If such manifestly false information has this reach, it is easy, according to Bossev, to imagine the harm that could make more sophisticated false information “such as the statistics on breakthrough infections or deaths among the vaccinated”.
However, as noted above and as Bossev also pointed out, disinformation is endemic all around Europe, while low vaccination levels are not. There are therefore other elements to be considered and, among those highlighted by the Bulgarian fact-checker, many are in common with Romania.
First, the lack of trust in the institutions, perceived as unreliable: Bulgaria is the EU’s country perceived as most corrupt (together with Romania) according to the Transparency International’s Corruption Perceptions Index. “If people don’t trust the institutions, how could they trust their call to get vaccinated?”, Bossev is asked.
Second, the media are also poorly reliable in Bulgaria. In the Reporters Without Borders’ World Press Freedom Index, Bulgaria ranks last, not in the EU but across all Europe (with the exception of Belarus) and, according to Bossev, “the low levels of media freedom are directly linked to the quality of the information flow”.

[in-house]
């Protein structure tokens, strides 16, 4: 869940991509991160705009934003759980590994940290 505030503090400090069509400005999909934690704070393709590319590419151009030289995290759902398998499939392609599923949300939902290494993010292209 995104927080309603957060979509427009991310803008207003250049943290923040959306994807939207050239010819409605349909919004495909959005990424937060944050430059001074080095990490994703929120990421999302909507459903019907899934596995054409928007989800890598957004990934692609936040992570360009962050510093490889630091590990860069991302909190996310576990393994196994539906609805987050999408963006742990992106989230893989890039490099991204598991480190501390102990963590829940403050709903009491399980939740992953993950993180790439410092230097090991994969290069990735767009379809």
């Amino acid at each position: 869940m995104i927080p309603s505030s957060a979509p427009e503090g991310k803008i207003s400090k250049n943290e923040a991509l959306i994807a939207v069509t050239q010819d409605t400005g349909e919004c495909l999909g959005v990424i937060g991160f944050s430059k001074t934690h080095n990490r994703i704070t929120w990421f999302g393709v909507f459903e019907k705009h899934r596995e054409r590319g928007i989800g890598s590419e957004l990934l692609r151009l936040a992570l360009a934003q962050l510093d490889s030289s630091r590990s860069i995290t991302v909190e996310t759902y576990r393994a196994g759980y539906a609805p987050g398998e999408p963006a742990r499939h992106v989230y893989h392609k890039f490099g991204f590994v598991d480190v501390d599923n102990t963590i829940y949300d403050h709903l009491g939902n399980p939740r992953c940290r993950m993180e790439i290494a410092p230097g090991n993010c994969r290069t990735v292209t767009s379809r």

Third, political instability has an important role: on 14 November, voters will be called to vote for the third time this year. An almost uninterrupted election campaign obviously increases the polarisation of public opinion and the instrumental use of pandemic-related topics.
Other important factors to be considered are age — according to a February 2021 survey, young people are the most skeptical about the vaccine —, income (people living in Sofia, the capital, are more favourable to vaccines) and educational attainment. GDP per capita in Bulgaria is the lowest in the EU as a whole and the proportion of graduates is significantly below the EU average (although countries such as Portugal and Italy, which have much higher rates of vaccination, have lower percentages of graduates: this figure alone is certainly not decisive).